Big screen magic needs a rabbit in the hat



Not nearly incredible enough, this stylish but timid film promised a farcical rivalry between bickering and fading Vegas superstar magicians Burt Wonderstone (Steve Carell) and Anton Marvelton (Steve Buscemi) and an edgy upstart street magician named Steve Gray (Jim Carrey). Of course one automatically thinks of former Vegas kings Siegfried & Roy and the current Criss Angel.



But what held such high promise in the posters and trailers for a crazy, over-the-top illusionist smack-down switches gears before midpoint and becomes a treacley sweet redemption story that tracks Steve Carrell’s Wonderstone through his humiliating fall from favor to the restoration of his cold heart and dead soul. Jim Carrey is the only one who seems to get the proper tone of the film with his insane portrayal of a masochistic trickster whose gimmick is that he has none. He really does burn and cut himself for the sake of the “illusion.” Olivia Wilde is a comely assistant who has little to do and Alan Akin steals the few scenes he’s in as a curmudgeonly TV magician in a retirement home. The outrageous stunt that precedes the final credits is what should have happened at midpoint. Then we’d have something to talk about and a trigger that would escalate the story to a climax deserving of the great premise of crazed, battling Vegas magicians. I was very disappointed at the relatively few “tricks” that were performed. Whether practical or CGI, we want to be dazzled and amazed by cinematic magic when we fork over our hard-earned cold cash to be taken away in a story that promises big laughs and wonderment. This is not a bad movie, it’s just not incredible enough. I did appreciate the quick disappearance of David Copperfield in a cameo, however.
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This true story is a lavish-looking but modestly budgeted film about a doctor (Mads Mikkelsen) who seduces a queen (Alicia Vikander) and starts a revolution. The drama is built around a love triangle between the insane Danish King Christian VII, the royal physician who is a student of the enlightened age and the young Queen Caroline Mathilda. I was caught up in this sumptuous costume drama of single-minded idealists who risk their lives and their love not merely in the pursuit of happiness for themselves but for the freedom for their people. Nikolaj Arcel co-wrote and directed. Magnolia. Blu-ray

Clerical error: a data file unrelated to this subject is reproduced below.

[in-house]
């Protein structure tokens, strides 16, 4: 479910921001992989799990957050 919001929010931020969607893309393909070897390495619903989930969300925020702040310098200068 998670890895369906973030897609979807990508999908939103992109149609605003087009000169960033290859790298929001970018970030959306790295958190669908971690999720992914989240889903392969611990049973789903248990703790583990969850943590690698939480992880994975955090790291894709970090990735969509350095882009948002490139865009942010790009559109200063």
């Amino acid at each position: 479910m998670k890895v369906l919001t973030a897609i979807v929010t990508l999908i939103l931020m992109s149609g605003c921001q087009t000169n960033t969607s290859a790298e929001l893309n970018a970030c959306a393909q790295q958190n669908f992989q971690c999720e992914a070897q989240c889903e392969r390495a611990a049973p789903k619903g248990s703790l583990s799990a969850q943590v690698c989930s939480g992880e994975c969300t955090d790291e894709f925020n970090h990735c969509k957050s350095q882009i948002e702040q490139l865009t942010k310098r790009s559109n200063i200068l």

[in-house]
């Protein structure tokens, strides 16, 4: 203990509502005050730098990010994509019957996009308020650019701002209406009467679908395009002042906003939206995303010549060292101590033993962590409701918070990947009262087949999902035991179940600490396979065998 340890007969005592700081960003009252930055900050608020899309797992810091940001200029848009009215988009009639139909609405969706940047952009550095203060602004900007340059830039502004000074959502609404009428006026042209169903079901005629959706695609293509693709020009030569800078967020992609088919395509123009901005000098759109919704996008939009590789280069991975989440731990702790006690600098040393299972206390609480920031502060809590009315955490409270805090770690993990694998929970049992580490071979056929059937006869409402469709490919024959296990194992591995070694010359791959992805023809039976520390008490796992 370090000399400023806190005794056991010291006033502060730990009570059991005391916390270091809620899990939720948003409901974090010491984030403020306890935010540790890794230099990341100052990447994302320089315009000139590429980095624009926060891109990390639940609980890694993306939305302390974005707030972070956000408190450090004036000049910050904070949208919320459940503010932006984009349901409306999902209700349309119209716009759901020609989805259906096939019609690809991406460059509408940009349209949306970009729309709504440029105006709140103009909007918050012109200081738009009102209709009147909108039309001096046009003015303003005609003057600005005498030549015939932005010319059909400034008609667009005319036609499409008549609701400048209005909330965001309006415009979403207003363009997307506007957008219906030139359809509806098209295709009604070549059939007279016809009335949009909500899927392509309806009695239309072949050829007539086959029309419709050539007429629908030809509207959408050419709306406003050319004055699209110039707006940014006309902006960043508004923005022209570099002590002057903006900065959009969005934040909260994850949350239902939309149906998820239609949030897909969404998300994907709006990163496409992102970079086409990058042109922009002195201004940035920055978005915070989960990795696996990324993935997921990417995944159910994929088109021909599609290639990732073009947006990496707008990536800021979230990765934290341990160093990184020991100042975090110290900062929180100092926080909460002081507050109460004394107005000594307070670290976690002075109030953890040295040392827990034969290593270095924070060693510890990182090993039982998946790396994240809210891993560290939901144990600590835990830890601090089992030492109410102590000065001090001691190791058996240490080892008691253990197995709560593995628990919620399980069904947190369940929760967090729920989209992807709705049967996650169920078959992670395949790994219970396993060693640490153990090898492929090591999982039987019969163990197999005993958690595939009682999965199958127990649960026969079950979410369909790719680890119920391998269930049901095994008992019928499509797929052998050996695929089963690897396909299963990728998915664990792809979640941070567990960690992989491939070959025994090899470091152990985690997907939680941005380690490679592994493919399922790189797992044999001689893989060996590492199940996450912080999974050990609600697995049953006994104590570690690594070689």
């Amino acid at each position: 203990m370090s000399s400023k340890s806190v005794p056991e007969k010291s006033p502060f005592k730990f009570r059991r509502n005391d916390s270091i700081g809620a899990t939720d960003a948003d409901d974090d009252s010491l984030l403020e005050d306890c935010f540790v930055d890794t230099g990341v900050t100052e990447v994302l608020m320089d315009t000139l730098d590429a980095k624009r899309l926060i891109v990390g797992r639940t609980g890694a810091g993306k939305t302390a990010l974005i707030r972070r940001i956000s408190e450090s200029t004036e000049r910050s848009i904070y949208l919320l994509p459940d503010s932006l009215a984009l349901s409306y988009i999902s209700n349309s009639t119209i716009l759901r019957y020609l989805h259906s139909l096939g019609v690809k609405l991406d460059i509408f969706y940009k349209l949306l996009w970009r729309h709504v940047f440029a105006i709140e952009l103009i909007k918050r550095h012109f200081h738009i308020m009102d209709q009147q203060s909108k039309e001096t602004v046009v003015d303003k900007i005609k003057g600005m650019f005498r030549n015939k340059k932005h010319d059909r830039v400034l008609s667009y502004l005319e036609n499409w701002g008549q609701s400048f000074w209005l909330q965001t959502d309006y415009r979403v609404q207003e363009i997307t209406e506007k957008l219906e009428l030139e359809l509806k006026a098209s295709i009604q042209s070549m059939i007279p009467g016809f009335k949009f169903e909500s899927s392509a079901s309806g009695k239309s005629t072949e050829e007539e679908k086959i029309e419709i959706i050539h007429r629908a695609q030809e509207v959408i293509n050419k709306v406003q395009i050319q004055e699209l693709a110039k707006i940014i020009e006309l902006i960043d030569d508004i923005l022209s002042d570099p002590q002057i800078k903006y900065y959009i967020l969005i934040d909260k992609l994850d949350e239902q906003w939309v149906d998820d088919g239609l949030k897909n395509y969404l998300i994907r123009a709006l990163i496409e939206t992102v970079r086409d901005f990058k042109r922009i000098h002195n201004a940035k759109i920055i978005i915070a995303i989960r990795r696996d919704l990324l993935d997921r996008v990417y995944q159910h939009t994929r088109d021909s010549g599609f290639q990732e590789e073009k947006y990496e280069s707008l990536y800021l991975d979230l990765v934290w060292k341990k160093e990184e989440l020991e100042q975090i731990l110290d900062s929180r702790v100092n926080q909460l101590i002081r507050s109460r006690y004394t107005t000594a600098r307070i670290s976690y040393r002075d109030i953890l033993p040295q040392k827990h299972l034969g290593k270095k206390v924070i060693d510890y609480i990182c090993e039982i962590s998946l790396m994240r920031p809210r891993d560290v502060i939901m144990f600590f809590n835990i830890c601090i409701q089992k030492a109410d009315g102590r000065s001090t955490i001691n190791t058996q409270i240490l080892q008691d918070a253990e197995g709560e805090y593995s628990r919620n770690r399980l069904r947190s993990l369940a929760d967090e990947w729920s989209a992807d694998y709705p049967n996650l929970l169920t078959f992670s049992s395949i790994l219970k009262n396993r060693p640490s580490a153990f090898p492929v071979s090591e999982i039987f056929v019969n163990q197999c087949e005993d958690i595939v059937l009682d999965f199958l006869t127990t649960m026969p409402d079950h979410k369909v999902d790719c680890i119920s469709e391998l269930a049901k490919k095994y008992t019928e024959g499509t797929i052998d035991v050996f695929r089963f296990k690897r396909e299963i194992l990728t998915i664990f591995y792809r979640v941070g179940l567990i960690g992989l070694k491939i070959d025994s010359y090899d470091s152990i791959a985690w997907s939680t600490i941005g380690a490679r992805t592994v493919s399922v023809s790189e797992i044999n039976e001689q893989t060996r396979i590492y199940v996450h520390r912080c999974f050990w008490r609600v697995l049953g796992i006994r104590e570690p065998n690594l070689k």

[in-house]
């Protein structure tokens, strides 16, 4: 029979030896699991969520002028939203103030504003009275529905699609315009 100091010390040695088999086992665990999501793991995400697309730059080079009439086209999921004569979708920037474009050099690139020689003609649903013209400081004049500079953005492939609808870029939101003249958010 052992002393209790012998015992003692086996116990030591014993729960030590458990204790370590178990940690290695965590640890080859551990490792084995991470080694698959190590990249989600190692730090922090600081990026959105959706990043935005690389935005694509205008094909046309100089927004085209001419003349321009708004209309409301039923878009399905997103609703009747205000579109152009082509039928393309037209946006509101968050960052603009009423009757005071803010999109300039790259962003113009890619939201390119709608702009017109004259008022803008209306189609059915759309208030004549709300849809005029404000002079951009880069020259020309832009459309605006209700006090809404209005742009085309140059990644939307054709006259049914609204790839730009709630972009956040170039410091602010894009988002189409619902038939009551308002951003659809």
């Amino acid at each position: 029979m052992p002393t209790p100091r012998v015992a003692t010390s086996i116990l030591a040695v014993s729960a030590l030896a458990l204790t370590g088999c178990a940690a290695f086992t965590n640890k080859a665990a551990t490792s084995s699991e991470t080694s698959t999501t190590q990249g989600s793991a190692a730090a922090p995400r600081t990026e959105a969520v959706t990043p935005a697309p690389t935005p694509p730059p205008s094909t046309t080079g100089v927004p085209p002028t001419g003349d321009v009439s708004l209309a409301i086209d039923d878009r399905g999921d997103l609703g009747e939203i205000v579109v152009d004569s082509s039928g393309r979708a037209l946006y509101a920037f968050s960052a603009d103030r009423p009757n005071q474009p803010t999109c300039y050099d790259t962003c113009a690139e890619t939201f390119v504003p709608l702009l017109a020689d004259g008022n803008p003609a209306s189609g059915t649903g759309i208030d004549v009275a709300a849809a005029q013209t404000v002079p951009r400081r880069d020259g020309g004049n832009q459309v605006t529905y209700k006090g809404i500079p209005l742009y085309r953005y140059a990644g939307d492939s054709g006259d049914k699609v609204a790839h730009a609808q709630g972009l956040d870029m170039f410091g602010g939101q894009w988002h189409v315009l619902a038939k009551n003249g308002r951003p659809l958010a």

After the gargantuan success of The Lord of the Rings trilogy and the billion-dollar box office take of only part one of The Hobbit movie, it’s fun to look again at Ron Howard’s hobbit-like adventure from the land of Lucas. When young Willow Ufgood (Warwick Davis) finds an abandoned baby girl, he learns she is destined to end the reign of the wicked Queen Bavmorda (Jean Marsh). In order to protect the child, Willow must team up with a rogue swordsman (Val Kilmer) and – big surprise — overcome the forces of darkness in an ultimate battle of good and evil. This new transfer, with never-before-seen exclusive bonus material, deserves fresh consideration. Digital effects were in their infancy. Look for a morphing sequence that was, for its time, state of the art. This was the movie where Val Kilmer met his future ex-wife Joanne Whalley. Keep an eye out for ideas from the Bible and fairy tales like Snow White. Producer George Lucas has even added bits of his own Star Wars saga! Lucasfilm/20th Century Fox. Blu-ray.



From Jean-Jacques Annaud, the award-winning director of Seven Years in Tibet and Enemy at the Gates, comes this “soaring epic of honor, greed, betrayal and love” that’s set in the Middle East during the early part of the 20th Century. After years of bloody conflict, the leaders of two rival kingdoms reluctantly agree to end their fighting. But when oil is discovered between their territories, the war is reignited.


Now it is up to their children – young lovers who have married in hopes of bringing their families together – to find a way to end the violence and bring peace to the land. Starring Antonio Banderas, Mark Strong, Freida Pinto and Tahar Rahim. The excellent score is by James Horner. RLJ Entertainment. Blu-ray.